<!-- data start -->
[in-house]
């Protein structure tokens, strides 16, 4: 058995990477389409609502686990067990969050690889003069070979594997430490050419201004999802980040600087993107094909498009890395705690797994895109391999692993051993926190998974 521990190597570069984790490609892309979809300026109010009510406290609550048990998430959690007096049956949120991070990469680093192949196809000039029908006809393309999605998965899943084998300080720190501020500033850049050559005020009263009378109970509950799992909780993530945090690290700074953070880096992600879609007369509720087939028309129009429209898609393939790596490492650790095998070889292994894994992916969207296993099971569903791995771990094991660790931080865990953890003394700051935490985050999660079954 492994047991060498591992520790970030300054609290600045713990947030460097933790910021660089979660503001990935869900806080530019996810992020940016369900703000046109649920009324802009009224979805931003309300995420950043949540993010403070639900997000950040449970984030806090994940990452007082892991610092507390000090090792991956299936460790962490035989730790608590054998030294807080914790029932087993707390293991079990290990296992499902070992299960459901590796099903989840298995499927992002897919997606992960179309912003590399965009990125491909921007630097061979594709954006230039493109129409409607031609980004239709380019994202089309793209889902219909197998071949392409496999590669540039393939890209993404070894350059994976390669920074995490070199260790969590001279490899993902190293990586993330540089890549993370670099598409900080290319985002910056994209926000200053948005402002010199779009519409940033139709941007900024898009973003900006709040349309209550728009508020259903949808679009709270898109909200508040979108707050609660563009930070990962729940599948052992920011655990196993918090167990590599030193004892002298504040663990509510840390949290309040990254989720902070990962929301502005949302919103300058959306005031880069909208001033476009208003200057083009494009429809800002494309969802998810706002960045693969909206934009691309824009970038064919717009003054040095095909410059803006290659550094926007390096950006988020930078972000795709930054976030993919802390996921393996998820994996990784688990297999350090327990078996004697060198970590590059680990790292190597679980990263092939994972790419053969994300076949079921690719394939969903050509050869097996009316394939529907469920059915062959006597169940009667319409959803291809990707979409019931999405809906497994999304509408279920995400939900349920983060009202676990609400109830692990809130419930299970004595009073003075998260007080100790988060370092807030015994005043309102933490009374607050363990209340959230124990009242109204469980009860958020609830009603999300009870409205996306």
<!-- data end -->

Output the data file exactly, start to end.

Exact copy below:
[in-house]
């Protein structure tokens, strides 16, 4: 058995990477389409609502686990067990969050690889003069070979594997430490050419201004999802980040600087993107094909498009890395705690797994895109391999692993051993926190998974 521990190597570069984790490609892309979809300026109010009510406290609550048990998430959690007096049956949120991070990469680093192949196809000039029908006809393309999605998965899943084998300080720190501020500033850049050559005020009263009378109970509950799992909780993530945090690290700074953070880096992600879609007369509720087939028309129009429209898609393939790596490492650790095998070889292994894994992916969207296993099971569903791995771990094991660790931080865990953890003394700051935490985050999660079954 492994047991060498591992520790970030300054609290600045713990947030460097933790910021660089979660503001990935869900806080530019996810992020940016369900703000046109649920009324802009009224979805931003309300995420950043949540993010403070639900997000950040449970984030806090994940990452007082892991610092507390000090090792991956299936460790962490035989730790608590054998030294807080914790029932087993707390293991079990290990296992499902070992299960459901590796099903989840298995499927992002897919997606992960179309912003590399965009990125491909921007630097061979594709954006230039493109129409409607031609980004239709380019994202089309793209889902219909197998071949392409496999590669540039393939890209993404070894350059994976390669920074995490070199260790969590001279490899993902190293990586993330540089890549993370670099598409900080290319985002910056994209926000200053948005402002010199779009519409940033139709941007900024898009973003900006709040349309209550728009508020259903949808679009709270898109909200508040979108707050609660563009930070990962729940599948052992920011655990196993918090167990590599030193004892002298504040663990509510840390949290309040990254989720902070990962929301502005949302919103300058959306005031880069909208001033476009208003200057083009494009429809800002494309969802998810706002960045693969909206934009691309824009970038064919717009003054040095095909410059803006290659550094926007390096950006988020930078972000795709930054976030993919802390996921393996998820994996990784688990297999350090327990078996004697060198970590590059680990790292190597679980990263092939994972790419053969994300076949079921690719394939969903050509050869097996009316394939529907469920059915062959006597169940009667319409959803291809990707979409019931999405809906497994999304509408279920995400939900349920983060009202676990609400109830692990809130419930299970004595009073003075998260007080100790988060370092807030015994005043309102933490009374607050363990209340959230124990009242109204469980009860958020609830009603999300009870409205996306």